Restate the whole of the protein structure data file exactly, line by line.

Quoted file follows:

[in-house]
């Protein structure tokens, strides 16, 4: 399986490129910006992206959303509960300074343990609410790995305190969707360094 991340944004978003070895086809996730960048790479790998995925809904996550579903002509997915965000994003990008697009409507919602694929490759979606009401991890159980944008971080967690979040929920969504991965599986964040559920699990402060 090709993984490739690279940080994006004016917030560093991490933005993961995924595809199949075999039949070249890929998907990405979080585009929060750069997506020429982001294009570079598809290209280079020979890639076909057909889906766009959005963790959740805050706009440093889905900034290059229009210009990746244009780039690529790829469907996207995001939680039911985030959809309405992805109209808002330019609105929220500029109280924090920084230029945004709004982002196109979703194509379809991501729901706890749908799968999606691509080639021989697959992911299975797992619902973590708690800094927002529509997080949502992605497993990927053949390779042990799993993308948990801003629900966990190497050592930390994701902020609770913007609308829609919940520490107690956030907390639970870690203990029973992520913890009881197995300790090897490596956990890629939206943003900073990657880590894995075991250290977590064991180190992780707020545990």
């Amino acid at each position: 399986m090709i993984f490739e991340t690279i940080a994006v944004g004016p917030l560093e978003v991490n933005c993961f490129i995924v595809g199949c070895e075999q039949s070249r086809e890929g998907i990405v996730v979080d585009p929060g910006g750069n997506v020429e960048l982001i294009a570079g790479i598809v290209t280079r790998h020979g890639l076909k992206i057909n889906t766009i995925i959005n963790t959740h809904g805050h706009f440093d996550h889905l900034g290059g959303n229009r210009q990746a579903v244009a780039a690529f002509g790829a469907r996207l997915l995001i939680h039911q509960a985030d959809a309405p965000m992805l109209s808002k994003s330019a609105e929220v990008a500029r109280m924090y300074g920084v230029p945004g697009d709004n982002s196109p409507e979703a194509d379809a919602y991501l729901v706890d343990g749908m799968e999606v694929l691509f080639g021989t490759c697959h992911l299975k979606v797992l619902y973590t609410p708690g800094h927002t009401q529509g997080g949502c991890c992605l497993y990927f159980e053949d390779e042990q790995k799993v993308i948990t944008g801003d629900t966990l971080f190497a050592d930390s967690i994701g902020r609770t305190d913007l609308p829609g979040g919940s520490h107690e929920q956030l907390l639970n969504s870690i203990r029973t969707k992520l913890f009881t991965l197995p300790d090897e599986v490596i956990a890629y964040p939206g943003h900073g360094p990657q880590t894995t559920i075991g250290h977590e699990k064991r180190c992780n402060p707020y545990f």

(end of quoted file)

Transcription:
[in-house]
């Protein structure tokens, strides 16, 4: 399986490129910006992206959303509960300074343990609410790995305190969707360094 991340944004978003070895086809996730960048790479790998995925809904996550579903002509997915965000994003990008697009409507919602694929490759979606009401991890159980944008971080967690979040929920969504991965599986964040559920699990402060 090709993984490739690279940080994006004016917030560093991490933005993961995924595809199949075999039949070249890929998907990405979080585009929060750069997506020429982001294009570079598809290209280079020979890639076909057909889906766009959005963790959740805050706009440093889905900034290059229009210009990746244009780039690529790829469907996207995001939680039911985030959809309405992805109209808002330019609105929220500029109280924090920084230029945004709004982002196109979703194509379809991501729901706890749908799968999606691509080639021989697959992911299975797992619902973590708690800094927002529509997080949502992605497993990927053949390779042990799993993308948990801003629900966990190497050592930390994701902020609770913007609308829609919940520490107690956030907390639970870690203990029973992520913890009881197995300790090897490596956990890629939206943003900073990657880590894995075991250290977590064991180190992780707020545990």
């Amino acid at each position: 399986m090709i993984f490739e991340t690279i940080a994006v944004g004016p917030l560093e978003v991490n933005c993961f490129i995924v595809g199949c070895e075999q039949s070249r086809e890929g998907i990405v996730v979080d585009p929060g910006g750069n997506v020429e960048l982001i294009a570079g790479i598809v290209t280079r790998h020979g890639l076909k992206i057909n889906t766009i995925i959005n963790t959740h809904g805050h706009f440093d996550h889905l900034g290059g959303n229009r210009q990746a579903v244009a780039a690529f002509g790829a469907r996207l997915l995001i939680h039911q509960a985030d959809a309405p965000m992805l109209s808002k994003s330019a609105e929220v990008a500029r109280m924090y300074g920084v230029p945004g697009d709004n982002s196109p409507e979703a194509d379809a919602y991501l729901v706890d343990g749908m799968e999606v694929l691509f080639g021989t490759c697959h992911l299975k979606v797992l619902y973590t609410p708690g800094h927002t009401q529509g997080g949502c991890c992605l497993y990927f159980e053949d390779e042990q790995k799993v993308i948990t944008g801003d629900t966990l971080f190497a050592d930390s967690i994701g902020r609770t305190d913007l609308p829609g979040g919940s520490h107690e929920q956030l907390l639970n969504s870690i203990r029973t969707k992520l913890f009881t991965l197995p300790d090897e599986v490596i956990a890629y964040p939206g943003h900073g360094p990657q880590t894995t559920i075991g250290h977590e699990k064991r180190c992780n402060p707020y545990f």